Current sitemap of spatial.ucsb.edu. Call Community Relations Contact Location Core Concepts of Spatial Information CoSSI 2017 CoSSI 2017 – COSIT Workshop on Cognitive Scales of Spatial Information CoSSI Workshop Committee Course Listings Course Requirements Credits Education Course Syllabi Freshman Seminar Imagine a nation of spatial thinkers Learning Resources Classics in Spatial Thinking Distorted Maps Map Projections Online Map Viewers and Map Making R programming language Spatial Concepts Spatial Data & Map Links Spatial Reasoning in the Arts and Sciences TeachSpatial UCSB Mapping Resources Virtual Globes Minor in Spatial Studies Spatial Pathways Spatial Courses at UCSB Spatial Education at UCSB Events Brownbag forum on spatial thinking Brownbags 2007-2008 Brownbags 2008-2009 Brownbags 2009-2010 Brownbags 2010-2011 Brownbags 2011-2012 Brownbags 2012-2013 Brownbags 2013-2014 Thinkspatial Brownbag Presentations Brownbags 2014–2015 Brownbags 2015-2016 Brownbags 2016-2017 Calendar Conference Presentations Dangermond Lecture Graduate Student Forums Lightning Talks Lightning Talks 2013 – videos Presentations by spatial@ucsb researchers Spatial Technology Lunches Spatial Un-conferences SPATIAL 2015 SPATIAL 2015 – Accommodations SPATIAL 2015 – Participants and Papers SPATIAL 2015 – Program SPATIAL 2015 – Registration SPATIAL 2015 – Registration SPATIAL 2015 – Travel spatial@ucsb.local Spatial@local08 Posters Spatial@local09 Posters Spatial@local10 Posters spatial@local10 Presentations Spatial@local11 Posters spatial@local11 Presentations spatial@local12 Posters spatial@local12 Presentations spatial@local13 posters Special Spatial Events Specialist Meetings #9502 (no title) #9735 (no title) Accommodations and Travel Accommodations and Travel Accommodations and Travel ASESC Home ASESC Participants ASESC Travel Leadership Workshop on Location Analytics in Business Reimbursement Reimbursement Spatial Discovery Spatial Discovery II Spatial Discovery II – Participants and Papers Spatial Discovery – Accommodations and Travel Spatial Discovery – Agenda Spatial Discovery – Participants and Papers Spatial Discovery – Reimbursement Spatial Reference – Participants and Papers Spatial Reference – Presentations Spatial Search Spatial Search – Accommodation and Travel Spatial Search – Participants Spatial Search – Agenda Spatial Search – Reimbursement Requirements Spatial Search – Submissions Spatial Thinking Across the College Curriculum Universals and Variation in Spatial Referencing across Cultures and Languages Visitor Presentations GIS Help Desk GIS Help Desk Workshops Jeff Howarth Miguel Gómez de Antonio Nathaniel Royal Our vision Activity Reports Donor Support Spatial Thinking Timeline of spatial@ucsb Vertices Newsletter People Alan Glennon Alfred Stein Alinda Friedman Andrea Ballatore Andrea Nuernberger Andrew Stull Ann Taves Antonio Medrano Arnold Bregt Behzad Vahedi Ben Lei Bo Yan Bryan Karaffa Carla D’Antonio Cecilia Xia Chris​ Chien​ Crystal Bae Daniel Lewis Denise Stephens Donald Janelle Douglas Burbank Federica Burini Gagandeep Makker Georgios Technitis Heather Burte Indy Hurt James Frew Jeganathan Chockalingam Jingyi Xiao JoAnn Kuchera-Morin Jordan Hastings Kai Cao Karen Doehner Karl Grossner Kitty Currier Krzysztof Janowicz Kun Lee Lisa Parks Marcela Suárez Margaret R. Tarampi Markus Knauff Mary Hegarty Matthew Turk Michael Goodchild Michael Wang Michela Teobaldi Noah Gluschankoff Robert T. Deacon Sara Lafia Savannah...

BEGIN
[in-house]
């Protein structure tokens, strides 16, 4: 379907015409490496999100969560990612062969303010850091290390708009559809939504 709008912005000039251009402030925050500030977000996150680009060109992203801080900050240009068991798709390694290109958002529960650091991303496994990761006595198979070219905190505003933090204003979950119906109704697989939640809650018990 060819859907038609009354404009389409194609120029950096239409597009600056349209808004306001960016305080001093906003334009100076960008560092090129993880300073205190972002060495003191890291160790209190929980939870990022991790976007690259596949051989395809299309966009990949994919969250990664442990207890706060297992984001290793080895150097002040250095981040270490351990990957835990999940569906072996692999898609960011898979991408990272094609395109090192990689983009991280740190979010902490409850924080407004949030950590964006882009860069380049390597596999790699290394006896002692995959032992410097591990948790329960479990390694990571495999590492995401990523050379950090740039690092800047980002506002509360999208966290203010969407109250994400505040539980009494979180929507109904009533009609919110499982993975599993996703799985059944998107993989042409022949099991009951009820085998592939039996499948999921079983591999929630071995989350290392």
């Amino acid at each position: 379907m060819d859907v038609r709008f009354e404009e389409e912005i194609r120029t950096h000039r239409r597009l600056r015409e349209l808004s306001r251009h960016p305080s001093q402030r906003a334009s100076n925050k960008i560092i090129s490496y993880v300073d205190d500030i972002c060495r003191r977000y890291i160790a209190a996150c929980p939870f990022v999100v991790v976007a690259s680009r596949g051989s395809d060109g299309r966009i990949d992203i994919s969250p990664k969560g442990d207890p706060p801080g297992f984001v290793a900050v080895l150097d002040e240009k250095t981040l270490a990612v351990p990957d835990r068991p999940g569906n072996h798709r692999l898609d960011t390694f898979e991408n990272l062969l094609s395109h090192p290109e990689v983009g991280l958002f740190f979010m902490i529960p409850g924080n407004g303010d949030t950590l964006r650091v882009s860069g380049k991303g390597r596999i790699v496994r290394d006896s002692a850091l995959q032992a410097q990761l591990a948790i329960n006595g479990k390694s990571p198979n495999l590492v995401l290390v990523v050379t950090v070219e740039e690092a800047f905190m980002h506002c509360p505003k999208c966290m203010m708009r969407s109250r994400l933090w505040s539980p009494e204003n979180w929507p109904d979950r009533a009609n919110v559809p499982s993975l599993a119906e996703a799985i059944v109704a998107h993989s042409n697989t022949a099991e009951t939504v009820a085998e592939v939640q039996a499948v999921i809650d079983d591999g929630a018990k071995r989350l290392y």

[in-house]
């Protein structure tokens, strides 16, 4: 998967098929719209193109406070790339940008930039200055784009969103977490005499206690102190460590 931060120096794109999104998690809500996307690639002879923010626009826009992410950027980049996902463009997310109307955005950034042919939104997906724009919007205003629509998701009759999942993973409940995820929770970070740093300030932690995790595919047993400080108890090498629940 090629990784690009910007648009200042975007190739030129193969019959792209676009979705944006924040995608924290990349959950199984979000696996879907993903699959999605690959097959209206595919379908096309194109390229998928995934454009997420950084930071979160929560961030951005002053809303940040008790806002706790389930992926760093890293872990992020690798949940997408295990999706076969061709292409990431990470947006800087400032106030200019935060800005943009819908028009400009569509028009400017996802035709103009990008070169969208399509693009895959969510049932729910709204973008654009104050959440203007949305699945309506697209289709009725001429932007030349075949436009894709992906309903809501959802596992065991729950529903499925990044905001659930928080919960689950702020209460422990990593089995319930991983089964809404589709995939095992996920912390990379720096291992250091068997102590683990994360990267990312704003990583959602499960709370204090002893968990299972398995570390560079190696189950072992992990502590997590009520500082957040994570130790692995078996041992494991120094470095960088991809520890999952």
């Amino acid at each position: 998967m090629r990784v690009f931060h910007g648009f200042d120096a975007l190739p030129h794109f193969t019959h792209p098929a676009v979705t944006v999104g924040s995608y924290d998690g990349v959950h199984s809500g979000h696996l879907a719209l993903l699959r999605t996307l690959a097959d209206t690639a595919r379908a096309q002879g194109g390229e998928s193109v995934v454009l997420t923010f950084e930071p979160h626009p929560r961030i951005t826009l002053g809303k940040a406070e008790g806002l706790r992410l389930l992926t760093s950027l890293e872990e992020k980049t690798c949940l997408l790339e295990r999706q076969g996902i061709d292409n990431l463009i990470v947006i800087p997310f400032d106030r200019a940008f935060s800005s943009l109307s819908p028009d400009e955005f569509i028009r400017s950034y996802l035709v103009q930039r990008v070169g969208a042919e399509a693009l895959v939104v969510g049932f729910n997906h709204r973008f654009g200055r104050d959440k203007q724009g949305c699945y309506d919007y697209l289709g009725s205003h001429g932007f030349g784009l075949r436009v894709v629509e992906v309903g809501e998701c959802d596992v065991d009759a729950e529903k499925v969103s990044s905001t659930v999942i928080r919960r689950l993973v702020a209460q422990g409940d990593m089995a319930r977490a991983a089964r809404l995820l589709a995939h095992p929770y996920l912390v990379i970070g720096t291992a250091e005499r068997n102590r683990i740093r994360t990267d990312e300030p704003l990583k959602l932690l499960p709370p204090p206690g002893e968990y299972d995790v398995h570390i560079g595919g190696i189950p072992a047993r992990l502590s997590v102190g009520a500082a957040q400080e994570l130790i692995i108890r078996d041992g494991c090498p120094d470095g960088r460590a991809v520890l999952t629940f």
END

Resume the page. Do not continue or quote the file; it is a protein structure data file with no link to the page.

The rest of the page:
Our vision

The vision of the Center for Spatial Studies is that spatial thinking and computing serve all disciplines and promote inter-disciplinary problem solving. The Center mission is to engage in interdisciplinary research and education in how people and technology solve spatial problems in the natural and social sciences, as well as in engineering, the humanities, and the arts. To progress toward its vision and implement its mission, the Center supports research and education in: formulating spatially explicit hypotheses, visualizing and analyzing data spatially and spatio-temporally, across academic disciplines, searching, integrating, and publishing data organized by space, time, and topic, understanding the nature of  spatial thinking and cognition and applying this understanding to foster the development of adaptive spatial thinking, and developing new spatial computational technologies, and studying the cognitive, social and cultural impacts of these technologies. These tasks must sometimes be defined and written into proposals; in other cases, they may already have been proposed or funded and need to be implemented. The Center offers its conceptual and technical expertise at any stage of the identification of a project and implementation of its research goals. It establishes long-term collaborations on campus through service and education, as well as through interdisciplinary research projects. The Center’s research and educational activities include: hosting the ThinkSpatial brown-bag forum, Tech Lunch Discussions on spatial technologies, and an annual firework of 3-minute Spatial Lightning Talks, coordinating  the undergraduate Minor in Spatial Studies and a Freshman Seminar on Spatial Thinking, conducting international specialist meetings, workshops, and conferences, collaborating in research with other campus researchers and visiting scholars, providing a Help Desk with free consultation on spatial information technologies, and reaching out to local communities through technology transfer events, such as spatial@ucsb.local, and supporting K-12 educators in the use of spatial technologies at schools. A full listing of our activities are summarized in the Center for Spatial Studies Activity Reports, which were published in 2010, 2013, and 2016. We strongly encourage you to discuss your research and educational projects with us, to further our collective understanding and awareness of the importance of spatial thinking and computing across the disciplines. Werner...